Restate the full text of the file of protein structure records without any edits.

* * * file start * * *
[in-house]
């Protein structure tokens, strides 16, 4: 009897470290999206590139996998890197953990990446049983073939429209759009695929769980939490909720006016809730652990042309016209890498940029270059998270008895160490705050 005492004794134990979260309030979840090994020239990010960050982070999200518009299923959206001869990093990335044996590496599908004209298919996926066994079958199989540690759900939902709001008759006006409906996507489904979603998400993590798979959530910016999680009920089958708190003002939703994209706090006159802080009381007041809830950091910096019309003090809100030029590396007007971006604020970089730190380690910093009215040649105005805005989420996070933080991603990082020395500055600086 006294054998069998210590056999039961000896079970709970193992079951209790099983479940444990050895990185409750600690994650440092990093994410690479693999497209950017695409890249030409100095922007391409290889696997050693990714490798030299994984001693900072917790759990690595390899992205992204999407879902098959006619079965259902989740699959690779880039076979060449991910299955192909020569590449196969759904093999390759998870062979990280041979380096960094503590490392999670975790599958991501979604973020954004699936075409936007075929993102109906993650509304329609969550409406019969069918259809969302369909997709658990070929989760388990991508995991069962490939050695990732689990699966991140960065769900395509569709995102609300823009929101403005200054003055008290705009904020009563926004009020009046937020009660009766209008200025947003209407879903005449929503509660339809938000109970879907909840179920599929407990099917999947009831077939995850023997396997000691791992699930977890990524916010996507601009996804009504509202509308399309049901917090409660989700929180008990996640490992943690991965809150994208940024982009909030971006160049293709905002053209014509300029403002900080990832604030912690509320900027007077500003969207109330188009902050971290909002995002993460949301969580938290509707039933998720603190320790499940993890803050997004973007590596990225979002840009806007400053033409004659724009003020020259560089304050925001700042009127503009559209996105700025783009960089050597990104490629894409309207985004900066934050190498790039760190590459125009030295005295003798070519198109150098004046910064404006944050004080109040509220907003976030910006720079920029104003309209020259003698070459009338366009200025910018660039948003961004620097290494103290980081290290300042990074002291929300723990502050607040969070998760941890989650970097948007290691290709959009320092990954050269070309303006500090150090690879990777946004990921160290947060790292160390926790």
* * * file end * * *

[in-house]
């Protein structure tokens, strides 16, 4: 009897470290999206590139996998890197953990990446049983073939429209759009695929769980939490909720006016809730652990042309016209890498940029270059998270008895160490705050 005492004794134990979260309030979840090994020239990010960050982070999200518009299923959206001869990093990335044996590496599908004209298919996926066994079958199989540690759900939902709001008759006006409906996507489904979603998400993590798979959530910016999680009920089958708190003002939703994209706090006159802080009381007041809830950091910096019309003090809100030029590396007007971006604020970089730190380690910093009215040649105005805005989420996070933080991603990082020395500055600086 006294054998069998210590056999039961000896079970709970193992079951209790099983479940444990050895990185409750600690994650440092990093994410690479693999497209950017695409890249030409100095922007391409290889696997050693990714490798030299994984001693900072917790759990690595390899992205992204999407879902098959006619079965259902989740699959690779880039076979060449991910299955192909020569590449196969759904093999390759998870062979990280041979380096960094503590490392999670975790599958991501979604973020954004699936075409936007075929993102109906993650509304329609969550409406019969069918259809969302369909997709658990070929989760388990991508995991069962490939050695990732689990699966991140960065769900395509569709995102609300823009929101403005200054003055008290705009904020009563926004009020009046937020009660009766209008200025947003209407879903005449929503509660339809938000109970879907909840179920599929407990099917999947009831077939995850023997396997000691791992699930977890990524916010996507601009996804009504509202509308399309049901917090409660989700929180008990996640490992943690991965809150994208940024982009909030971006160049293709905002053209014509300029403002900080990832604030912690509320900027007077500003969207109330188009902050971290909002995002993460949301969580938290509707039933998720603190320790499940993890803050997004973007590596990225979002840009806007400053033409004659724009003020020259560089304050925001700042009127503009559209996105700025783009960089050597990104490629894409309207985004900066934050190498790039760190590459125009030295005295003798070519198109150098004046910064404006944050004080109040509220907003976030910006720079920029104003309209020259003698070459009338366009200025910018660039948003961004620097290494103290980081290290300042990074002291929300723990502050607040969070998760941890989650970097948007290691290709959009320092990954050269070309303006500090150090690879990777946004990921160290947060790292160390926790």